When the walkers got to the top, the impact of the dust could be felt in their chest. The walk was a challenge, she added.

“It was a very special experience and we want to do it again next year,” Angelina said. “We want to raise more money and do it every year in honor of my mom and other family members who suffered from lung diseases.

“Lung cancer is so under the radar,” she added. “You don’t even know you have it until, typically, it’s too late. This event brings us together as a family and that’s what my mom loved to see.”

‘She Kept Everyone Organized’

A little dynamo — that’s how former longtime school board member Sally Gillmore remembered Tracey when she met her about a decade and a half ago.

“When you wanted something done right, you asked her,” Gillmore said.

Gillmore, who served as school board president for a four-year stint, said she thinks about Tracey often.

“I think about her every time there’s a board agenda to come out and policy work is going on,” Gillmore said. “She always kept all of that straight. She kept everyone organized.”

High School secretary Joyce Laurita, another longtime Wolverine, said she worked with Tracey, who was high school secretary for five years before going to the central office.

“She had a contagious laugh and always found the good in everyone,” Laurita said. “Tracey was a very caring person and fun to be around. Whenever Tracey called the high school office from the board office, she would always begin her conversation and ask me, ‘Whatcha doin?'”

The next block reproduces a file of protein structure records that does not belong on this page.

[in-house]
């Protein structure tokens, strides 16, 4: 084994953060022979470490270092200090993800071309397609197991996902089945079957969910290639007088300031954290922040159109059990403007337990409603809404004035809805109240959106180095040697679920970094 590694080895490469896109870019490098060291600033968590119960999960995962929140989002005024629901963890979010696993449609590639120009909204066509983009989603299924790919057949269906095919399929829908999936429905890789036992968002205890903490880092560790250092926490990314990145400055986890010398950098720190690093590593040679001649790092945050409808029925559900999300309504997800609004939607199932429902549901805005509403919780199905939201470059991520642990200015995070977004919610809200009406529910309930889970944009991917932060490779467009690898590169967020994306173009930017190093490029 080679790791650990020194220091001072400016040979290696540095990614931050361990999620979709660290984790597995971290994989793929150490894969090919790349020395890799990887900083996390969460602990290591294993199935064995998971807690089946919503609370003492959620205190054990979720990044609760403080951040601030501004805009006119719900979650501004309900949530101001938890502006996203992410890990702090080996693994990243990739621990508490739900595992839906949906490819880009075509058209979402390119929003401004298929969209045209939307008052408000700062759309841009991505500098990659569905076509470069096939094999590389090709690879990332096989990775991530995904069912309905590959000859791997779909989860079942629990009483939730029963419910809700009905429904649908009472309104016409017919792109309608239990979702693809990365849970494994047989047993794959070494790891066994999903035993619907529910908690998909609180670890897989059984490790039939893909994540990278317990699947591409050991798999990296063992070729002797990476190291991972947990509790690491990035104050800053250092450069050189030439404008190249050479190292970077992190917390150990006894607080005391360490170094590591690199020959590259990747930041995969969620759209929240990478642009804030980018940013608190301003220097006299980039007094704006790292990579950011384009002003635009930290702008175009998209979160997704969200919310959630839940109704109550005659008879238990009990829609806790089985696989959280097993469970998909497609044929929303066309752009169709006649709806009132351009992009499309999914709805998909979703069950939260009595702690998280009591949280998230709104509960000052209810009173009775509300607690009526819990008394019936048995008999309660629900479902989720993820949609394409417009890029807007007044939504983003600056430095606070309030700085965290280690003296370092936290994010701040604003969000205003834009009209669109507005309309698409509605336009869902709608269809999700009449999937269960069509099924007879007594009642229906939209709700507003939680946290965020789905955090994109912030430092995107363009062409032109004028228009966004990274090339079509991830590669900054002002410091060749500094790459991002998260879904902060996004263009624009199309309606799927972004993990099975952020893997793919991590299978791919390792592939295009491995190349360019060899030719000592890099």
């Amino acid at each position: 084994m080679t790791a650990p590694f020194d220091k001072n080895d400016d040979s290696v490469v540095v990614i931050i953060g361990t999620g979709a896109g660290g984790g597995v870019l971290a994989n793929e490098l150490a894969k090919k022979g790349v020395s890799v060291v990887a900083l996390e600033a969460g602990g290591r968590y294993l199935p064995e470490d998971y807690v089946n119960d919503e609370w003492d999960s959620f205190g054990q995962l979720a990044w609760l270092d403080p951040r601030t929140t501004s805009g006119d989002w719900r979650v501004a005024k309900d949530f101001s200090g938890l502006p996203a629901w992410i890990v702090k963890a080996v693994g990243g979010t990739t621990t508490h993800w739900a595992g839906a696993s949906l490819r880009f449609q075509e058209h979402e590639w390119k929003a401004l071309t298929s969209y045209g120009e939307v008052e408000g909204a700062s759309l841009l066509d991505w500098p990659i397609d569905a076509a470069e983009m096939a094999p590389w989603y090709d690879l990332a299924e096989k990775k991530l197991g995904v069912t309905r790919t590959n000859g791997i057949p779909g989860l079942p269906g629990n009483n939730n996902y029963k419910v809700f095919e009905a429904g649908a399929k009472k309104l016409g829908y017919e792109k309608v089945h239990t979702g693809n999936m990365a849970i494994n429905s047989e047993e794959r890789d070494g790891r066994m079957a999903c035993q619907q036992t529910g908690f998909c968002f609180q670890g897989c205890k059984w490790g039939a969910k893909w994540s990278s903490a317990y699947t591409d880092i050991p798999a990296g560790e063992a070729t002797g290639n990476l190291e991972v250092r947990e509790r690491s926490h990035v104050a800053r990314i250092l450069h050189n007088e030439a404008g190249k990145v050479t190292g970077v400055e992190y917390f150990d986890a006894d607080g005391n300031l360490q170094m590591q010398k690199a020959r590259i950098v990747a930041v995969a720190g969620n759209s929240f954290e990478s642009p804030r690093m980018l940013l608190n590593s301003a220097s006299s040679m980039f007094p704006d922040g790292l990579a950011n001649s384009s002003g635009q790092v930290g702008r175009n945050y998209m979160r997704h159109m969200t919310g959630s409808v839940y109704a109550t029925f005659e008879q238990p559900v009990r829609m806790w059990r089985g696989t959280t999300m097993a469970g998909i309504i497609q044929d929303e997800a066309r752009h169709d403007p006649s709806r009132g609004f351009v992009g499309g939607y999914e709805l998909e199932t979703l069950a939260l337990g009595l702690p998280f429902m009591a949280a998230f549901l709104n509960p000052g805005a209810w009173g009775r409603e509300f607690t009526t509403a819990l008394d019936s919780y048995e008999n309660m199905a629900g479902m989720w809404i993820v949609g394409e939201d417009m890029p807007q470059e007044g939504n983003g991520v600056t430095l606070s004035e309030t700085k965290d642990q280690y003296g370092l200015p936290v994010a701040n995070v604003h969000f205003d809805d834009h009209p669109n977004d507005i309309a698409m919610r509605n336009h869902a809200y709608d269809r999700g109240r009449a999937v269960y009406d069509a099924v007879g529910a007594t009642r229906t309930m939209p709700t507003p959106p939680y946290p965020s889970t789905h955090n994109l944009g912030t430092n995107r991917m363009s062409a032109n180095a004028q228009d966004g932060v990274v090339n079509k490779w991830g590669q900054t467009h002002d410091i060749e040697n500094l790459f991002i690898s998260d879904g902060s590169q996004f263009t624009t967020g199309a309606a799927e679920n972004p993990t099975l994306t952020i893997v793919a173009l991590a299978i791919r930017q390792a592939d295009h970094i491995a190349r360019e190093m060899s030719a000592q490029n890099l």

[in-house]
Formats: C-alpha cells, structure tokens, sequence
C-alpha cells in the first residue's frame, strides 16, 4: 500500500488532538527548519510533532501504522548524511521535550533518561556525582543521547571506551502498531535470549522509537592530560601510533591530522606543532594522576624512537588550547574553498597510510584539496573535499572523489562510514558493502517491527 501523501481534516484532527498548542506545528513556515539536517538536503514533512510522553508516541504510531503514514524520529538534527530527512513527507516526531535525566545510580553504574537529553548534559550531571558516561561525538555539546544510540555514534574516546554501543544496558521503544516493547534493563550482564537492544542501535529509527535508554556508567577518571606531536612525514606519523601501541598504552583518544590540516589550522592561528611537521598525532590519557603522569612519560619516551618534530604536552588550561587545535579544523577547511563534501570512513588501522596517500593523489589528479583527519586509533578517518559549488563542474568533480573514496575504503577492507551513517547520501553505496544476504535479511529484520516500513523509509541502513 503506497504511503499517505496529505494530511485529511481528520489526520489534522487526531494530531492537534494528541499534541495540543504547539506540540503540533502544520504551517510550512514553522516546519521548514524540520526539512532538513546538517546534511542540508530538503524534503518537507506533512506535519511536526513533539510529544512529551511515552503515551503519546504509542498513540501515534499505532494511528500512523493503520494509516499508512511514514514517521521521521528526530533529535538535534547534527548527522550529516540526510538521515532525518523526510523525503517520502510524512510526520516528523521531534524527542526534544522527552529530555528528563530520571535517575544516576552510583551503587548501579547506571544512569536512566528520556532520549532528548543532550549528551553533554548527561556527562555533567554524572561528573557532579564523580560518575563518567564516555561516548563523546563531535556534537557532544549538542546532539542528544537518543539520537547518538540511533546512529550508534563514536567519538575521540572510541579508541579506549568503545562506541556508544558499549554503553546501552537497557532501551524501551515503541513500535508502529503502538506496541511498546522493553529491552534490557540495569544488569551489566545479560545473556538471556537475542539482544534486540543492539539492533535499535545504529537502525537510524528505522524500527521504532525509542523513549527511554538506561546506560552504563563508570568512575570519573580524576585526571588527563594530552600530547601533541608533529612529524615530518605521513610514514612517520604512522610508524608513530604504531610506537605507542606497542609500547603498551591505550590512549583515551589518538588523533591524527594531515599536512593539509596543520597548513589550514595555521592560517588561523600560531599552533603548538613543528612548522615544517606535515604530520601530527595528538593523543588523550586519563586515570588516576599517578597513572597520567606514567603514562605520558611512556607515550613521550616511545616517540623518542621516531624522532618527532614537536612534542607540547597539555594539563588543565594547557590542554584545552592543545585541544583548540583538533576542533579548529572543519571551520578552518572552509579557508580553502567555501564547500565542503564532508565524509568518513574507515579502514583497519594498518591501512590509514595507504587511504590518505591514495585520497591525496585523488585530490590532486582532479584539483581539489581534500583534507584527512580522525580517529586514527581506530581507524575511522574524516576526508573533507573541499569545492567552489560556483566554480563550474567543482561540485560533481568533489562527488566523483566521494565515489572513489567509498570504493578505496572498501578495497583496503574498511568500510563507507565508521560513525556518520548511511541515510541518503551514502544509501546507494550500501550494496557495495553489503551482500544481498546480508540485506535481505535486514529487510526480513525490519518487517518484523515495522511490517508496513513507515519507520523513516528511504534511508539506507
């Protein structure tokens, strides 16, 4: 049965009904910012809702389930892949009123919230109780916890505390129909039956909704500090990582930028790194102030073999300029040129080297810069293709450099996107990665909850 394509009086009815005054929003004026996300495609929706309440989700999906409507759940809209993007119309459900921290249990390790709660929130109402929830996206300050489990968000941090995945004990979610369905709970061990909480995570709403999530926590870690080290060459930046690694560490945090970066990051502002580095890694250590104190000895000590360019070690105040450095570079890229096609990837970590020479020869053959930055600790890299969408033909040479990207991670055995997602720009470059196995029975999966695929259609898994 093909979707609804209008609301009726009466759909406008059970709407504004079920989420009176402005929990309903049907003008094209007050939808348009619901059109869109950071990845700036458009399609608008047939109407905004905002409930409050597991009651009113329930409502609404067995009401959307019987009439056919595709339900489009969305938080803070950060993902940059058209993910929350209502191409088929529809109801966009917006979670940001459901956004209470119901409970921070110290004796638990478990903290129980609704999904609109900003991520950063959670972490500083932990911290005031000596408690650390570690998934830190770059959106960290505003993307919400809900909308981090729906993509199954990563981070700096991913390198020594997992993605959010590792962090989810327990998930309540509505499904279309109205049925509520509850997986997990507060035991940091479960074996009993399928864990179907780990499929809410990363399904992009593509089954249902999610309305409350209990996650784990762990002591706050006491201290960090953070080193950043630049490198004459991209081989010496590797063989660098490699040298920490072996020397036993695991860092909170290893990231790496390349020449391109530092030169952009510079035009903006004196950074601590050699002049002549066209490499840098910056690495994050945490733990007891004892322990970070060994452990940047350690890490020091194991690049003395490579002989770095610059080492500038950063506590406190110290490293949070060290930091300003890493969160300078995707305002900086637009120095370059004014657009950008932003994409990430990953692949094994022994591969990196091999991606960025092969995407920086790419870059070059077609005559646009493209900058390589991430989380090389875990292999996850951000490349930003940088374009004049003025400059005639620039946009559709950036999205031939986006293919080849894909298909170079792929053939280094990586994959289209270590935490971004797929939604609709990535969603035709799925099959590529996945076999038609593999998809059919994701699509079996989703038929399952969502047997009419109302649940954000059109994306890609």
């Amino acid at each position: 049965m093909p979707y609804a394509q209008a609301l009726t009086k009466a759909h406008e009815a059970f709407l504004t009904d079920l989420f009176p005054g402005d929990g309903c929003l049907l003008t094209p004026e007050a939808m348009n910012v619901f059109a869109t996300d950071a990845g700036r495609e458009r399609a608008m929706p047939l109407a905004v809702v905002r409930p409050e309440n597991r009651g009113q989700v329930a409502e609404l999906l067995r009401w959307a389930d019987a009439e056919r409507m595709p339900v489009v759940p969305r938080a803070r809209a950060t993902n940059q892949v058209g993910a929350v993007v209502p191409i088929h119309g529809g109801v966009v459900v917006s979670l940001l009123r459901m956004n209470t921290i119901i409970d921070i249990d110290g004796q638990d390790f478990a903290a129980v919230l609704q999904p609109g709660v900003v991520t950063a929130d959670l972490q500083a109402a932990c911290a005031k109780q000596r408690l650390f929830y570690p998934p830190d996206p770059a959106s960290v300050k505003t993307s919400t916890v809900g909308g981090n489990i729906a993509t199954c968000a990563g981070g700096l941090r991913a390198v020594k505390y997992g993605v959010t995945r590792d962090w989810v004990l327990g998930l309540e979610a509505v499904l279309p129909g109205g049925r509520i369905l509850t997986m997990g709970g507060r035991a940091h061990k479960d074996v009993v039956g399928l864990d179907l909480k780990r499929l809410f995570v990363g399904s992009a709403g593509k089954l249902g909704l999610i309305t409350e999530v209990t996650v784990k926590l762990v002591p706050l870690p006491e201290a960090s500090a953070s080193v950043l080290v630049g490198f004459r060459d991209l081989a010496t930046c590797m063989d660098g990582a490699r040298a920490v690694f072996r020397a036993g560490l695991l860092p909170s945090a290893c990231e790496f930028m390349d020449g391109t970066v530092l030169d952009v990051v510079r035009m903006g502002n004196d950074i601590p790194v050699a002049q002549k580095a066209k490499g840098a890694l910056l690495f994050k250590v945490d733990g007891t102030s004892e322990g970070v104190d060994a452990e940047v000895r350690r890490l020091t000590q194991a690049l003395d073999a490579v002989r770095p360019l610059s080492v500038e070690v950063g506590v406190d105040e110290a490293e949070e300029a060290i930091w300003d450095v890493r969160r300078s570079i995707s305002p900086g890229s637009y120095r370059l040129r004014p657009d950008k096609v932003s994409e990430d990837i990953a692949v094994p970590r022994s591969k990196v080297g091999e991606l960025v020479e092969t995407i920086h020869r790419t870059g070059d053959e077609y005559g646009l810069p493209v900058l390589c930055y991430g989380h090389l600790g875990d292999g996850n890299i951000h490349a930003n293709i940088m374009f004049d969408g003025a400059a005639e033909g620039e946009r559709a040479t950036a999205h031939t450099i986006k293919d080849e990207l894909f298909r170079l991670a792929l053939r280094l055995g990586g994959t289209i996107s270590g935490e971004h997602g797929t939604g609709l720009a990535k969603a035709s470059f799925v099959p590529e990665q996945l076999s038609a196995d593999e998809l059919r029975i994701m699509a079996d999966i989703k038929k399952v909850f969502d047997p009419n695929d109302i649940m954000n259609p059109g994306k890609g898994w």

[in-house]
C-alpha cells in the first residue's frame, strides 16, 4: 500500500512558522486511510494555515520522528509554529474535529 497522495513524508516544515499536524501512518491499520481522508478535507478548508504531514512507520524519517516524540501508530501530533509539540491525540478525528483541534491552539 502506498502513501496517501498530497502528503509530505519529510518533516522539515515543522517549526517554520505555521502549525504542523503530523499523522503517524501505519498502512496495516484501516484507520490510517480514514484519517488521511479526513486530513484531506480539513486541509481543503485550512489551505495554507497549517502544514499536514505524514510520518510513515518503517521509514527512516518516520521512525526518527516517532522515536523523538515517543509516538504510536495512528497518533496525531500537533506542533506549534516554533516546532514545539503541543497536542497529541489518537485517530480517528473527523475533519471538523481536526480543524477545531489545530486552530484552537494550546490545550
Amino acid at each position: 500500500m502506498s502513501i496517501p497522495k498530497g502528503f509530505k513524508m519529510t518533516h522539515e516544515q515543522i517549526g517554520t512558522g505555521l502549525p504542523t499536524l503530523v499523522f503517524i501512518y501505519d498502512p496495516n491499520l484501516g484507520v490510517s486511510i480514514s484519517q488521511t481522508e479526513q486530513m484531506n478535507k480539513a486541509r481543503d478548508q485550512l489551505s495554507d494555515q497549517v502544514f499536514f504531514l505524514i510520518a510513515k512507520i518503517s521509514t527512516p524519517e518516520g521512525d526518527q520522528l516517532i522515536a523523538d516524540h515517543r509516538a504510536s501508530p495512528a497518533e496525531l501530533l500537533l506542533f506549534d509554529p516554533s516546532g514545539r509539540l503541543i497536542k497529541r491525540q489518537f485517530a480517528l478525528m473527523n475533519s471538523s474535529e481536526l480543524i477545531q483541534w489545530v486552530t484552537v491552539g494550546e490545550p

She added, “I miss her walking down the hall at the board office and greeting anyone and everyone with such a great spirit.”

Former West Geauga Schools Treasurer Michele Tullai said Tracey had worked 17 years for the school district. At the Nov. 13 school board meeting, the five-member school board held a moment of silence for Tracey.

West Geauga Schools board office administrative assistant Diane Martin had a close perspective on the situation.

“She was not only a co-worker but a friend to all,” Martin said, adding the central office staff depended on Tracey.

Martin called Tracey a woman of “great care and sensitivity” and said she had a way of making everyone feel valued.

In the staff lunchroom, a monkey hangs with a huge smile. Tracey had a keen sense of humor and loved monkeys, Martin added.

She said the staff hung it as a reminder to have a sense of humor even when things get tough.

“When we look at it, we think of Tracey and her beautiful smile and we share memories of her. As we grieve, we memorialize her and she motivates us to do well,” she said.

A few weeks ago, Martin commented to Superintendent Geoff Palmer that she could use advice from Tracey at that moment.

“The superintendent told me, ‘She sure had a way about her. Sometimes it was just that look she would give that would help us answer our own question and she could have been so many things in life, like a psychologist,'” Martin said. “Family was important to her and she often shared stories, so we felt we knew them all.”